Two hours before committee members were scheduled to discuss plans for the upcoming Darkness to Light gala during a June meeting, they learned that the November event - long considered one of Charleston's biggest black-tie parties - had been canceled.
A series of smaller, "grassroots" events would do a better job reaching a national audience, Darkness to Light President and CEO Jolie Logan told the group in an email. A local gala wasn't a good fit anymore.
"We have had so much growth over the last several years, and there's one thing that hasn't changed - the gala," Logan said in a recent interview. "It served its purpose."
While Logan and her Board of Directors insist this was simply a strategic business move - particularly because a $300-per-ticket party no longer seemed like the best way to spread their message about preventing child sexual abuse - some longtime supporters and ex-employees interviewed by The Post and Courier worry that Darkness to Light is unraveling and that canceling the gala was simply the latest in a string of poor management decisions. Local volunteers who remain deeply committed to the cause believe Logan is alienating the community that nurtured this organization from the ground up in favor of becoming a national brand.
"It just feels like they're turning their backs on the hand that fed them for so many years when they were getting started," said Katie Shayda, who started volunteering for Darkness to Light more than 10 years ago as a College of Charleston student. She said she felt compelled to walk away after the gala was abruptly called off. "It was literally hours before one of our scheduled meetings."
Darkness to Light was founded in Charleston 14 years ago by Anne Lee, a survivor of child sexual abuse. She has since left the organization, but it continues her mission - developing training programs for adults to detect signs of sexual abuse among children. An estimated 6,700 facilitators now teach the Darkness to Light curriculum in all 50 states and in an additional 16 countries.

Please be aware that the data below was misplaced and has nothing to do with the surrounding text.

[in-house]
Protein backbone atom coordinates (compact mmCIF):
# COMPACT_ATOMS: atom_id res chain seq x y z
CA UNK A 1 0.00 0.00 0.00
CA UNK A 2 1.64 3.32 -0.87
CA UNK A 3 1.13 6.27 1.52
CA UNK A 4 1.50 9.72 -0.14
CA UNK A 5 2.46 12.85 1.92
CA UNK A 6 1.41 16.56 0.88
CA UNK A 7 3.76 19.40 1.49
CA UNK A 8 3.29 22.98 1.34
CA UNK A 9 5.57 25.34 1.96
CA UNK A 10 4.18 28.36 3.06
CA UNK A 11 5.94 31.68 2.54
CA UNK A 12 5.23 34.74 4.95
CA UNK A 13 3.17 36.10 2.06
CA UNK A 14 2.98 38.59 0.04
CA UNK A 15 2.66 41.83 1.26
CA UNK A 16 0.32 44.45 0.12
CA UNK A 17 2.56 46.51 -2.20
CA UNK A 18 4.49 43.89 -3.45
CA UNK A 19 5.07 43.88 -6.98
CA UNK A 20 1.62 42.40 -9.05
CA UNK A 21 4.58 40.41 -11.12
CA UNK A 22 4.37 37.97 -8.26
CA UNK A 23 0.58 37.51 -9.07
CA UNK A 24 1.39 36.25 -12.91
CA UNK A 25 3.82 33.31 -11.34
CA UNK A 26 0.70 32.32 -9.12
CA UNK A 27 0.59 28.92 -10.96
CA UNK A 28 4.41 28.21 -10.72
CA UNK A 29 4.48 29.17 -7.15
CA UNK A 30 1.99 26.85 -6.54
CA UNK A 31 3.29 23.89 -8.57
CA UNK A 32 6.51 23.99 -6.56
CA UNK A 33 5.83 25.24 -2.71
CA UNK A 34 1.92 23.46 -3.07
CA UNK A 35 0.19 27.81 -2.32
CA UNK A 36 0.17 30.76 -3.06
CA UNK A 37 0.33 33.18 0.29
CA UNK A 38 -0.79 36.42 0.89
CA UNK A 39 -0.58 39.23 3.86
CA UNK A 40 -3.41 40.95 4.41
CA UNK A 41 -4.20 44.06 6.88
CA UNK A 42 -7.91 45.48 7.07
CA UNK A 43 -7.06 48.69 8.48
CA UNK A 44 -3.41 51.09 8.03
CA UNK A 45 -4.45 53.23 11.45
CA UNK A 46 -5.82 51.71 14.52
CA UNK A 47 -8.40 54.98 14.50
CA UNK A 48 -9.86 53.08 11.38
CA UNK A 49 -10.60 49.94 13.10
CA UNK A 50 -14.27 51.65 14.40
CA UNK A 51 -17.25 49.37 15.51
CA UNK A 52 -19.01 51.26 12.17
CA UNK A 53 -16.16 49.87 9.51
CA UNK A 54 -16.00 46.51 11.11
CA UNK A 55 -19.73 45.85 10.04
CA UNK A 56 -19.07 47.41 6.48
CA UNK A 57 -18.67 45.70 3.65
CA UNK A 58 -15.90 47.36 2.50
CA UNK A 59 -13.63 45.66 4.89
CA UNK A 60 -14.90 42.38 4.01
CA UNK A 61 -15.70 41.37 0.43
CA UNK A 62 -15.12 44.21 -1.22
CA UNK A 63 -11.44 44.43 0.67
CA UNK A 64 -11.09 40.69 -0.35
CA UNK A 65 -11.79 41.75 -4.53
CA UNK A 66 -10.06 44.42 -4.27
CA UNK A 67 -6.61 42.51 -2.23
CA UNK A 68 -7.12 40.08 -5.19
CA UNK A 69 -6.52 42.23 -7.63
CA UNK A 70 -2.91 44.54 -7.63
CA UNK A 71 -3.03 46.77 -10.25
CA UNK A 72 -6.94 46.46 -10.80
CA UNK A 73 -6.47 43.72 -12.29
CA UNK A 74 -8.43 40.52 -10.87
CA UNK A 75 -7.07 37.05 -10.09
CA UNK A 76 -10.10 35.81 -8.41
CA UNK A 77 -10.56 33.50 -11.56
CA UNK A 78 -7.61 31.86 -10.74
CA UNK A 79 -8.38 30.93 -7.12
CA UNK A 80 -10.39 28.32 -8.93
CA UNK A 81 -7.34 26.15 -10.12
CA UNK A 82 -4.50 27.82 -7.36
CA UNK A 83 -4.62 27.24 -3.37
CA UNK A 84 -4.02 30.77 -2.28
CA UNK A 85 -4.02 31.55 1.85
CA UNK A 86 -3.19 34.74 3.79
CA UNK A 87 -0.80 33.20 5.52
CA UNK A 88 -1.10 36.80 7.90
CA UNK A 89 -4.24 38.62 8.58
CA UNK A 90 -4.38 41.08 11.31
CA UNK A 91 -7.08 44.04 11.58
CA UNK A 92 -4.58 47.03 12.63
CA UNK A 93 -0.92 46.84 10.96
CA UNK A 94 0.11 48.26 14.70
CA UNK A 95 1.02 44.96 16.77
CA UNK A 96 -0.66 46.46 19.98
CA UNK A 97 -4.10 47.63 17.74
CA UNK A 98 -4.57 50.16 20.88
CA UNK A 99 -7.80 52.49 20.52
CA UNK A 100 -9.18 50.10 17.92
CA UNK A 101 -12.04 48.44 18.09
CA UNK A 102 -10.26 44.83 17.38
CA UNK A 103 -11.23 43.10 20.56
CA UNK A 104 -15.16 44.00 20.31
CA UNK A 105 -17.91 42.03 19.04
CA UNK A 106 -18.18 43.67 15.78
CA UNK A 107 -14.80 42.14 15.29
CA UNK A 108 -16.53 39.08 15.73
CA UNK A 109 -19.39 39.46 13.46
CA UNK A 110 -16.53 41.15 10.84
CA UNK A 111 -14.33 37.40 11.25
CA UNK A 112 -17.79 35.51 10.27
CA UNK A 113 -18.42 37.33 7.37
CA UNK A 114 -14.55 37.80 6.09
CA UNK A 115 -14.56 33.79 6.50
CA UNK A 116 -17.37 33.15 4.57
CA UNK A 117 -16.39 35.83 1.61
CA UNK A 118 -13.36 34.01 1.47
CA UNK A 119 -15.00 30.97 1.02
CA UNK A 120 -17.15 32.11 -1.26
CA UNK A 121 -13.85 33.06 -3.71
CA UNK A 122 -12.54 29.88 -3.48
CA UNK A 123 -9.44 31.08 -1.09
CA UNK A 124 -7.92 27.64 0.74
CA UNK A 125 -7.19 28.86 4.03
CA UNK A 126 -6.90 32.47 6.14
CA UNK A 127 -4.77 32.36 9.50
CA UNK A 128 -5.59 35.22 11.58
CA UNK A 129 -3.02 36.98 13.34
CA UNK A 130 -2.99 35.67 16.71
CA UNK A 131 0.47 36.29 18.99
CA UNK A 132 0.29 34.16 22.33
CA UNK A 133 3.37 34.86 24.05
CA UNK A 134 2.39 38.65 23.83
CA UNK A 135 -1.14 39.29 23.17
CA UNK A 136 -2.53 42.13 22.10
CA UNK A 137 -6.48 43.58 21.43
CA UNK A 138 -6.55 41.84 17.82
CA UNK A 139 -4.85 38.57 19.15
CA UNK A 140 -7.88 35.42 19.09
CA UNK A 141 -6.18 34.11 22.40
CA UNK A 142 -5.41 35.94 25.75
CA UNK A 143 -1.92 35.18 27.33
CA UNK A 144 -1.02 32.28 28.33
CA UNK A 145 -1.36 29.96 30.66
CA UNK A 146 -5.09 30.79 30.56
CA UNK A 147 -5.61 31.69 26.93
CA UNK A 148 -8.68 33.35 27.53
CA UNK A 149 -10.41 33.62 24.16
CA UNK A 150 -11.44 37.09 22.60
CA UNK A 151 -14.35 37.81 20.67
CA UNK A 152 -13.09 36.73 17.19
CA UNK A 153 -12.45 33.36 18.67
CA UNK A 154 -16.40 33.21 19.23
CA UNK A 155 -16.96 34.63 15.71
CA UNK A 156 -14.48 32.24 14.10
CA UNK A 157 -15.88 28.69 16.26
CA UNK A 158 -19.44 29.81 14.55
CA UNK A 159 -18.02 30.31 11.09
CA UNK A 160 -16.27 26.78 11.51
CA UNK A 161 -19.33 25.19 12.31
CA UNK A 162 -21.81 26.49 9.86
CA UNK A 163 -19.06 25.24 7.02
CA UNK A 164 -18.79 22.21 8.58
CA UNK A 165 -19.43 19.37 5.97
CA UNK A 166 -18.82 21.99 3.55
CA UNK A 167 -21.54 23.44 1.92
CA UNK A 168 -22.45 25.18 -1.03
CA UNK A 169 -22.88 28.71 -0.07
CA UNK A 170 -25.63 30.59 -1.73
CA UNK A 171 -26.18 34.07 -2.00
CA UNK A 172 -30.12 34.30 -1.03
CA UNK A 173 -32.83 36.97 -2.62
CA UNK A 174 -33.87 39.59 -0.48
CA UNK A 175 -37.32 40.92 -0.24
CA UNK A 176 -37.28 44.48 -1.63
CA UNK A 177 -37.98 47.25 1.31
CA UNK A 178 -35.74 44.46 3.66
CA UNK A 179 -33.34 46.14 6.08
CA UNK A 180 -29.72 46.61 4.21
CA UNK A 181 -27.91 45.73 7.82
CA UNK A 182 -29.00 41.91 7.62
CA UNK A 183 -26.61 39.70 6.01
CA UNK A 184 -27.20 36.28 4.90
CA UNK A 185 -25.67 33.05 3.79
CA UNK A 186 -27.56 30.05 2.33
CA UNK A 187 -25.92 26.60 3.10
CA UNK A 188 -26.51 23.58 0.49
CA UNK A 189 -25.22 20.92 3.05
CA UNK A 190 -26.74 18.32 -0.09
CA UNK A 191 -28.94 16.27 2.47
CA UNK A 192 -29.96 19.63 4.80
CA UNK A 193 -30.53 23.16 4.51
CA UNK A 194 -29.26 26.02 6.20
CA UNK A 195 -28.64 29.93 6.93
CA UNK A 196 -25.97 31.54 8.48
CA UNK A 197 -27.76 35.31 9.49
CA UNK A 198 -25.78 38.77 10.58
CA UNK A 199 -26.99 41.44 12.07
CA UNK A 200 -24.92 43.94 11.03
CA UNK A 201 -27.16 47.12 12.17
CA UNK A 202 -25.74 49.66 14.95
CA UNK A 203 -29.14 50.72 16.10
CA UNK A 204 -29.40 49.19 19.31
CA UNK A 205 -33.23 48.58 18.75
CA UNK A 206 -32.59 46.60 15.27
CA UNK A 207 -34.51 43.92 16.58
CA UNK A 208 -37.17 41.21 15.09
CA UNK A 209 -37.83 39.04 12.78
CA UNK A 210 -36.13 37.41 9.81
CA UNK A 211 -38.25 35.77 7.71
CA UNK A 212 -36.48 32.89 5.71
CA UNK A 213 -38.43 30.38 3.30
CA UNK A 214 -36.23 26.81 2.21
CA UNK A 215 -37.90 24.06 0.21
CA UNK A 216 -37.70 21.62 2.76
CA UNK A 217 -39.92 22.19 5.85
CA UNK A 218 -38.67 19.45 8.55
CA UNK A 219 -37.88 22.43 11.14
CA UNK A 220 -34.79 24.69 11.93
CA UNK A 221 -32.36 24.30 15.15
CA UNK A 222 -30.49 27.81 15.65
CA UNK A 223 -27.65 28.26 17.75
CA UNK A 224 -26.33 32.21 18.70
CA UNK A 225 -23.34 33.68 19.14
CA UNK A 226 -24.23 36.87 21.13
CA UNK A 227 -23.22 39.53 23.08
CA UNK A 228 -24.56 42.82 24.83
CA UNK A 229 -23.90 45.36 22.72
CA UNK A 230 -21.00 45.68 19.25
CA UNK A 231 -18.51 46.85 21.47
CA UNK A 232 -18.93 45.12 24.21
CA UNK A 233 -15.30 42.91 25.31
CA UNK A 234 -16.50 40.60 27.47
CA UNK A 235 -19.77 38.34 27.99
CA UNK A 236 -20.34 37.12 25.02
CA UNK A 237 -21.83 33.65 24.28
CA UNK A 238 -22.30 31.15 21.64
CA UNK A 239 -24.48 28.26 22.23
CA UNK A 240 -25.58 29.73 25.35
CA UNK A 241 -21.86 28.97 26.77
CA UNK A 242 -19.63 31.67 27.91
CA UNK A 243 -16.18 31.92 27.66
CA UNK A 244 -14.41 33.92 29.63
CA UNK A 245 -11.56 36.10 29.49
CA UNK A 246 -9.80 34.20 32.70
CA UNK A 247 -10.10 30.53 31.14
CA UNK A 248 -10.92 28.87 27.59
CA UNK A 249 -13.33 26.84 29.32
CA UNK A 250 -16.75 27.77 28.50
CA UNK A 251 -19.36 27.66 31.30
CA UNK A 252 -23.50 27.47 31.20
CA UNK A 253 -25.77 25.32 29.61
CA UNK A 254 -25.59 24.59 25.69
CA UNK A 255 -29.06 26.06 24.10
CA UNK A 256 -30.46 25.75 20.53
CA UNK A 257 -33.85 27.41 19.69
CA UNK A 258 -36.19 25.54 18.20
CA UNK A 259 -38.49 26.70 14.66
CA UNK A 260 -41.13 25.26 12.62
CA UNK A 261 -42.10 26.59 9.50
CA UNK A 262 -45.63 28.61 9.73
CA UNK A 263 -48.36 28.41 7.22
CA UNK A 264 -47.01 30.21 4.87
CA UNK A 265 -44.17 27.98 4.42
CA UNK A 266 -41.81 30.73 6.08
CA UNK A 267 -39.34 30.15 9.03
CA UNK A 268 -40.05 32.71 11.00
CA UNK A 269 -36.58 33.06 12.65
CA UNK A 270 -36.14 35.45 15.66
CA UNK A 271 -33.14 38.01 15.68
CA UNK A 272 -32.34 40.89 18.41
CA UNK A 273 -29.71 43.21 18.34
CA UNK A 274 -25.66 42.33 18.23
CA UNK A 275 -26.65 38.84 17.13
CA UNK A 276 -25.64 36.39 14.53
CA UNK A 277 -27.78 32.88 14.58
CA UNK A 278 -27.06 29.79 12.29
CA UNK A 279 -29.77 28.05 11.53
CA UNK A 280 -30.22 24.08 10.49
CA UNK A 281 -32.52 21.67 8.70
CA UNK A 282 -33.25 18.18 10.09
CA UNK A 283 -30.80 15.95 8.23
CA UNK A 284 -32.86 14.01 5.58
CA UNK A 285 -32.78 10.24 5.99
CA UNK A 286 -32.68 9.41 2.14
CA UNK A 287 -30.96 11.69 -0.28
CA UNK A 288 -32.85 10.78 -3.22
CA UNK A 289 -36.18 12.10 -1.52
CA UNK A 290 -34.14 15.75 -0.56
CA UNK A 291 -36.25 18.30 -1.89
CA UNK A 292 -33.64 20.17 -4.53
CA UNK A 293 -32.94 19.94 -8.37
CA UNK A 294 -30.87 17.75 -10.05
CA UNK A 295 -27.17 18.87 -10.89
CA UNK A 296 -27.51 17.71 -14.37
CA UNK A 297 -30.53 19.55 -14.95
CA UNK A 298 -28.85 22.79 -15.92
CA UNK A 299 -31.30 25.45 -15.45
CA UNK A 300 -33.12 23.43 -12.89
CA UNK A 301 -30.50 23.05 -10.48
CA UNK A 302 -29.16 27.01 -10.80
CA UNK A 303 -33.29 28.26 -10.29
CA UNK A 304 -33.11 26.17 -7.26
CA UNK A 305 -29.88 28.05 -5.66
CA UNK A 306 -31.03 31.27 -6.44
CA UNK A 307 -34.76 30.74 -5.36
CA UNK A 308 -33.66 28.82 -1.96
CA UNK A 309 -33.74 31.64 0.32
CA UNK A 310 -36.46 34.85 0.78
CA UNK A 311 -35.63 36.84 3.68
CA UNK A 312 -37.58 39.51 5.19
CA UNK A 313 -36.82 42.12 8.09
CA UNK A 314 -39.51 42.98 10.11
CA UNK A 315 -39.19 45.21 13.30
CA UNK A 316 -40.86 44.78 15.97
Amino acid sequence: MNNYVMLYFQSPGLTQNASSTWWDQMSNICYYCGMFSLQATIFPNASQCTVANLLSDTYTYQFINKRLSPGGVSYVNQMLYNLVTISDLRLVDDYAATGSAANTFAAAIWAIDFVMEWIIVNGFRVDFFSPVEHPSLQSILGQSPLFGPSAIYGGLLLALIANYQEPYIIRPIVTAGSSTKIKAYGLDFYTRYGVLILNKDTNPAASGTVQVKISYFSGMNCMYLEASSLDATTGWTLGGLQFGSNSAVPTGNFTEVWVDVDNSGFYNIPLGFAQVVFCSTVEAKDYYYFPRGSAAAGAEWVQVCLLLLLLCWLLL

But recent staff departures and the fact that only one local member remains on the Board of Directors concerns some volunteers and former employees - and they believe Logan is to blame. An executive coach that the board hired to improve her management skills isn't working, they said.
"The community and the issue deserve better," said Doug Warner, who resigned in March as director of development.
Logan contends that the organization's balance sheet is strong, that its influence is growing and that a disgruntled, but vocal minority is simply reluctant to embrace change.
"Every company goes through growth. That leads to change," she said. "All of that sometimes comes with detractors, but we're focused on making a difference - and we are."
When Lee, Darkness to Light's former president and founder, quit in 2011 - citing "philosophical differences" with the Board of Directors - Logan was promoted to the position.
Meanwhile that fall, conversations about child sexual abuse - locally and nationally - were forced to the forefront when allegations surfaced that Skip ReVille, a former Citadel summer camp counselor, and Jerry Sandusky, a former Penn State football coach, had molested dozens of young boys. Both men have since been convicted for their crimes.
Immediately after Lee left, Logan told The Post and Courier that Darkness to Light intended to train more than 10 million people in the next decade. She estimates the organization sold 185,000 training packets during the past fiscal year, up from 76,000 in 2011.
"We have a big vision and we need to be focused on it," she said.
In 2012, Penn State students organized a high-profile "Walk for Prevention" following the Sandusky sex abuse scandal to benefit Darkness to Light and Logan brokered a deal with The Citadel to train everyone on campus, including cadets, to notice signs of sexual abuse.
Logan, who is paid $120,000 a year according to tax records, regularly offers expert commentary on child sexual abuse to national news outlets and helped forge partnerships with more than 200 YMCAs across the country.
"We are this little Charleston organization supported by amazing people in Charleston, but with a reach that is really sometimes mind-boggling," Logan said. Darkness to Light was recently named a Top 5 Child Rights program by the United Nations Foundation. "We're so proud of that. The community should be very proud of that."